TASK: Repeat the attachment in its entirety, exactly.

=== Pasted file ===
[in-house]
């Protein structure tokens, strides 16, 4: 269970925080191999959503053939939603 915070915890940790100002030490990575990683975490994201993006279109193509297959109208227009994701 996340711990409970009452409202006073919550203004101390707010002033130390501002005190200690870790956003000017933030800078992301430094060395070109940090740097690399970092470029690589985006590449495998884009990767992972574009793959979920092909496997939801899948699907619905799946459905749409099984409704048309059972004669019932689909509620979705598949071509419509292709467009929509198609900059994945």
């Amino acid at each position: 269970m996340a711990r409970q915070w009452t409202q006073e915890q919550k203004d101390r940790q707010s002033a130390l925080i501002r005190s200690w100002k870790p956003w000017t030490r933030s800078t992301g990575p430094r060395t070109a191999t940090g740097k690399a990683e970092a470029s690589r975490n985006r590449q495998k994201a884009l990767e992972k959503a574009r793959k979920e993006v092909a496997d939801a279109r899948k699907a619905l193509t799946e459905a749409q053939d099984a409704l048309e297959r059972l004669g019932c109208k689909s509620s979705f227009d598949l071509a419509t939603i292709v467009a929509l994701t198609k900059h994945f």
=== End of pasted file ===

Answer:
[in-house]
């Protein structure tokens, strides 16, 4: 269970925080191999959503053939939603 915070915890940790100002030490990575990683975490994201993006279109193509297959109208227009994701 996340711990409970009452409202006073919550203004101390707010002033130390501002005190200690870790956003000017933030800078992301430094060395070109940090740097690399970092470029690589985006590449495998884009990767992972574009793959979920092909496997939801899948699907619905799946459905749409099984409704048309059972004669019932689909509620979705598949071509419509292709467009929509198609900059994945």
């Amino acid at each position: 269970m996340a711990r409970q915070w009452t409202q006073e915890q919550k203004d101390r940790q707010s002033a130390l925080i501002r005190s200690w100002k870790p956003w000017t030490r933030s800078t992301g990575p430094r060395t070109a191999t940090g740097k690399a990683e970092a470029s690589r975490n985006r590449q495998k994201a884009l990767e992972k959503a574009r793959k979920e993006v092909a496997d939801a279109r899948k699907a619905l193509t799946e459905a749409q053939d099984a409704l048309e297959r059972l004669g019932c109208k689909s509620s979705f227009d598949l071509a419509t939603i292709v467009a929509l994701t198609k900059h994945f």